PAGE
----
Then there are adults like Mr Ridgeway who address children as if they are mini-adults. They do it with a proud smirk and with a glint of their spectacles. I’m not sure what the child’s job is. I suppose I was meant to gaze in wonder, or burst into tears and say, ‘I don’t understand!’
I crinkled my nose at him.
‘Good heavens!’ said Aunt Isabelle. ‘What are the pair of you on about?’
The leather chairs squeaked as Mr Crozer and Mr Ridgeway leaned back.
‘It’s like this.’ Mr Crozer addressed Aunt Isabelle now, which made things easier for him. ‘They’ve left instructions for Bronte. A treasure chest has been placed in the vault at the bank. It’s filled with gifts. Bronte is to deliver these gifts to various people. She must start the journey in exactly three days. Oh, and she’s to do it alone.’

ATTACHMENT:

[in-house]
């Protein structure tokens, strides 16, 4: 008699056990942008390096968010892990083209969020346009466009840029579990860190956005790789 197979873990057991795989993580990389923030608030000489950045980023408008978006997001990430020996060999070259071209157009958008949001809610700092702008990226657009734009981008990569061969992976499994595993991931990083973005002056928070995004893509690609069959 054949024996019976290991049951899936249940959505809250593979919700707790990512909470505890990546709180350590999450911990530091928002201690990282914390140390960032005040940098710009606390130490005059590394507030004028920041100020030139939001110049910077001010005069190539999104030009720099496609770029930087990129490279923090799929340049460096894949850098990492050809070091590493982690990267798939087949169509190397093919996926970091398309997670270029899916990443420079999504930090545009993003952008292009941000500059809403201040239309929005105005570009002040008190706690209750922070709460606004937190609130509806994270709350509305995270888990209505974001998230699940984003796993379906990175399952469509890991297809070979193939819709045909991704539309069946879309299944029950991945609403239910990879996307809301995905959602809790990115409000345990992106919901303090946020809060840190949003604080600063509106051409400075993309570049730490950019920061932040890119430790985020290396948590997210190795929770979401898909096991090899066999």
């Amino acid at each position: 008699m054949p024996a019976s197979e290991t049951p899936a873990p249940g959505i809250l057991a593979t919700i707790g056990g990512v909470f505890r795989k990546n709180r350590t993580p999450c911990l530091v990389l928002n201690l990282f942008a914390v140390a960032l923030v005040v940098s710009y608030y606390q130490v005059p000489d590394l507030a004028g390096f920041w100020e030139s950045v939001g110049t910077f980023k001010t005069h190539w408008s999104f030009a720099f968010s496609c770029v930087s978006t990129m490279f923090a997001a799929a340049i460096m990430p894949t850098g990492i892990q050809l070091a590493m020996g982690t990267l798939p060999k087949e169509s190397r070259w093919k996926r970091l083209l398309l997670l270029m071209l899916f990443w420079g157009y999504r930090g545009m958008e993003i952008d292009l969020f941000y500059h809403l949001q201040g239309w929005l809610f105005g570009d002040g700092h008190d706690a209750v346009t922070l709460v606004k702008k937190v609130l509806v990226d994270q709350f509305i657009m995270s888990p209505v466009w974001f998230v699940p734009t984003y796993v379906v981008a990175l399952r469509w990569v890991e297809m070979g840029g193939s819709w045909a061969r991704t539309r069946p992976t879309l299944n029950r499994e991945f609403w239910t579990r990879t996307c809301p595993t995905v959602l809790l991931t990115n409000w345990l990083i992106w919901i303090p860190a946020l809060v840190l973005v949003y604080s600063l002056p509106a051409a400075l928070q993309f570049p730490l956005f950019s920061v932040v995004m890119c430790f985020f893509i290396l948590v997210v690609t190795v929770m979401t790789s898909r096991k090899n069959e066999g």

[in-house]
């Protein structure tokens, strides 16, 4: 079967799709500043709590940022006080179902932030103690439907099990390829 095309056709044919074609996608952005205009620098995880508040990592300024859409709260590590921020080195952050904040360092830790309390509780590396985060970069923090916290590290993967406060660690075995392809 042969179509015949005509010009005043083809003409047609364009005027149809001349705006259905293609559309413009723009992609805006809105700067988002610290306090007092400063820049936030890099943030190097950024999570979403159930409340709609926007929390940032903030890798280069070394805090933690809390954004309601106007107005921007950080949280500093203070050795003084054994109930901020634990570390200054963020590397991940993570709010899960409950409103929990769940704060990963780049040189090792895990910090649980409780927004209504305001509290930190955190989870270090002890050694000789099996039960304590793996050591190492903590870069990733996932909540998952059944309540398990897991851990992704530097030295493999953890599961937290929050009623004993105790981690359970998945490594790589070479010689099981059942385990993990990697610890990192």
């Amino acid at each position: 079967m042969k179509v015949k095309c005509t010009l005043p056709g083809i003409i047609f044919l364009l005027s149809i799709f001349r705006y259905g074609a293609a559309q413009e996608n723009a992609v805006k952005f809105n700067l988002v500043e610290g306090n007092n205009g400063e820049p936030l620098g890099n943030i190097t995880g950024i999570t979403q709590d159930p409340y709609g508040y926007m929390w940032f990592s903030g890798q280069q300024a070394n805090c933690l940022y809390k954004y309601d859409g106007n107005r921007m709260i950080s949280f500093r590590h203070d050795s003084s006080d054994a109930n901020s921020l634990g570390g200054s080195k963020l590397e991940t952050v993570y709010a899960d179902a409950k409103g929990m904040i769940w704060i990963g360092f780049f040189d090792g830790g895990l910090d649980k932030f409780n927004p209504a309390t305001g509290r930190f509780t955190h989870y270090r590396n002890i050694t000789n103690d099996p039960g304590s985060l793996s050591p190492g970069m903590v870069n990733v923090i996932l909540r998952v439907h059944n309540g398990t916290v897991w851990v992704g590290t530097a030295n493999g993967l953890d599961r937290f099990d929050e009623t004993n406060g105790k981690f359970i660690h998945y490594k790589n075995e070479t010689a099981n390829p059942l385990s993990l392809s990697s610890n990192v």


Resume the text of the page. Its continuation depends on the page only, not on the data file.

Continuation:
‘Alone! She’s ten years old!’
‘Perhaps her parents didn’t expect to die until she was older?’ suggested Mr Ridgeway, shrugging carelessly.
‘They’ve been very thorough,’ Mr Crozer added, resting his elbows on the desk and flipping through pages.
‘They’ve listed not merely the names and addresses, but also the forms of transport Bronte is to take. There are even some recommendations for restaurants and cafés where she might like to dine. Some of those are optional.’
‘She’s ten years old,’ Aunt Isabelle repeated, more mildly. ‘She doesn’t dine. In any case, how is she expected to carry a chest full of gifts?’
‘Pack it in her suitcase,’ Mr Ridgeway advised.
There was a pause while Aunt Isabelle frowned at him.
‘Who are the recipients of these gifts?’ she demanded. ‘I assume they all live here in Gainsleigh?’
Here both lawyers laughed aloud, and I got a glimpse of how they might have looked had they spent their days joking with the lions.
‘No, no, certainly not! They’re scattered throughout Kingdoms and Empires!’ Mr Crozer handed Aunt Isabelle a piece of paper and she angled it towards me so I could read it too.
It was a list of names.
They were the names of my ten other aunts. At the bottom of the list, in tiny scrawl, was an ‘Addendum’. My parents had initialled it.